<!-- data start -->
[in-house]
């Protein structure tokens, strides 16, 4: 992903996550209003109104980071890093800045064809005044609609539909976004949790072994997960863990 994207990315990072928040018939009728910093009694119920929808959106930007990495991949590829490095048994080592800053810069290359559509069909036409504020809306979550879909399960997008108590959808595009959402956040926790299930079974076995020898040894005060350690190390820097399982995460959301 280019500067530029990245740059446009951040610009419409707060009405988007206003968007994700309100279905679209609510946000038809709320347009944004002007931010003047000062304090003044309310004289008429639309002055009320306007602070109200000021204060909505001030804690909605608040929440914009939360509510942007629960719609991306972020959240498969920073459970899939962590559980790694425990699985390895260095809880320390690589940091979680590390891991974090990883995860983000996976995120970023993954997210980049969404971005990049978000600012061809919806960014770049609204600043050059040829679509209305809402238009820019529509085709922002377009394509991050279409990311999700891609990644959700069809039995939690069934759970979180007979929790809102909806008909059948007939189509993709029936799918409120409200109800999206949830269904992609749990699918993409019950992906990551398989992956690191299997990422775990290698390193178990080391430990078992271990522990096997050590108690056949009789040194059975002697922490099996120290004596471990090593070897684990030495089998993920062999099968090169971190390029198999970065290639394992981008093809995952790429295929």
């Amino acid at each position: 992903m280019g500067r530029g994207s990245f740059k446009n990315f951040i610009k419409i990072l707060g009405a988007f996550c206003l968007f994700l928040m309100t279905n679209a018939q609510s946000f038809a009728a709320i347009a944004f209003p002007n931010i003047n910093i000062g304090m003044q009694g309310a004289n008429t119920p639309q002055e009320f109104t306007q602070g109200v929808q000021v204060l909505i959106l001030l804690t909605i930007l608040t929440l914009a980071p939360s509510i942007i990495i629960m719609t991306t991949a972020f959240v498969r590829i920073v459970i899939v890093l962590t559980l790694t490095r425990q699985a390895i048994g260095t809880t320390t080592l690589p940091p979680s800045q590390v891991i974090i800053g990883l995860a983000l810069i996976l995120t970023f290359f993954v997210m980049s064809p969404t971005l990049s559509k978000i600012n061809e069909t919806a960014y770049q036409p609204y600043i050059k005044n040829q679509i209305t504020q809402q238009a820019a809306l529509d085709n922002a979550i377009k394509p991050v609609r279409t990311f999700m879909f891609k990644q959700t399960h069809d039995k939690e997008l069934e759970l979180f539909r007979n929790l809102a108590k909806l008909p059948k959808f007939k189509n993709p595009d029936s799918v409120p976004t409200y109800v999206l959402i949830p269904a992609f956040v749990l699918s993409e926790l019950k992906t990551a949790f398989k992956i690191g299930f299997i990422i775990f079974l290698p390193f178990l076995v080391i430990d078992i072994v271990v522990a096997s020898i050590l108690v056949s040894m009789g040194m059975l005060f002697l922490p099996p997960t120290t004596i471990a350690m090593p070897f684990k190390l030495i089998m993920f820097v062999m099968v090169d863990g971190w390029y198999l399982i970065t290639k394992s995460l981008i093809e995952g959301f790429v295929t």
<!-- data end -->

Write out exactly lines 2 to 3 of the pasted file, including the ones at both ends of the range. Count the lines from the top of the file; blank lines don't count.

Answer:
């Protein structure tokens, strides 16, 4: 992903996550209003109104980071890093800045064809005044609609539909976004949790072994997960863990 994207990315990072928040018939009728910093009694119920929808959106930007990495991949590829490095048994080592800053810069290359559509069909036409504020809306979550879909399960997008108590959808595009959402956040926790299930079974076995020898040894005060350690190390820097399982995460959301 280019500067530029990245740059446009951040610009419409707060009405988007206003968007994700309100279905679209609510946000038809709320347009944004002007931010003047000062304090003044309310004289008429639309002055009320306007602070109200000021204060909505001030804690909605608040929440914009939360509510942007629960719609991306972020959240498969920073459970899939962590559980790694425990699985390895260095809880320390690589940091979680590390891991974090990883995860983000996976995120970023993954997210980049969404971005990049978000600012061809919806960014770049609204600043050059040829679509209305809402238009820019529509085709922002377009394509991050279409990311999700891609990644959700069809039995939690069934759970979180007979929790809102909806008909059948007939189509993709029936799918409120409200109800999206949830269904992609749990699918993409019950992906990551398989992956690191299997990422775990290698390193178990080391430990078992271990522990096997050590108690056949009789040194059975002697922490099996120290004596471990090593070897684990030495089998993920062999099968090169971190390029198999970065290639394992981008093809995952790429295929």
């Amino acid at each position: 992903m280019g500067r530029g994207s990245f740059k446009n990315f951040i610009k419409i990072l707060g009405a988007f996550c206003l968007f994700l928040m309100t279905n679209a018939q609510s946000f038809a009728a709320i347009a944004f209003p002007n931010i003047n910093i000062g304090m003044q009694g309310a004289n008429t119920p639309q002055e009320f109104t306007q602070g109200v929808q000021v204060l909505i959106l001030l804690t909605i930007l608040t929440l914009a980071p939360s509510i942007i990495i629960m719609t991306t991949a972020f959240v498969r590829i920073v459970i899939v890093l962590t559980l790694t490095r425990q699985a390895i048994g260095t809880t320390t080592l690589p940091p979680s800045q590390v891991i974090i800053g990883l995860a983000l810069i996976l995120t970023f290359f993954v997210m980049s064809p969404t971005l990049s559509k978000i600012n061809e069909t919806a960014y770049q036409p609204y600043i050059k005044n040829q679509i209305t504020q809402q238009a820019a809306l529509d085709n922002a979550i377009k394509p991050v609609r279409t990311f999700m879909f891609k990644q959700t399960h069809d039995k939690e997008l069934e759970l979180f539909r007979n929790l809102a108590k909806l008909p059948k959808f007939k189509n993709p595009d029936s799918v409120p976004t409200y109800v999206l959402i949830p269904a992609f956040v749990l699918s993409e926790l019950k992906t990551a949790f398989k992956i690191g299930f299997i990422i775990f079974l290698p390193f178990l076995v080391i430990d078992i072994v271990v522990a096997s020898i050590l108690v056949s040894m009789g040194m059975l005060f002697l922490p099996p997960t120290t004596i471990a350690m090593p070897f684990k190390l030495i089998m993920f820097v062999m099968v090169d863990g971190w390029y198999l399982i970065t290639k394992s995460l981008i093809e995952g959301f790429v295929t």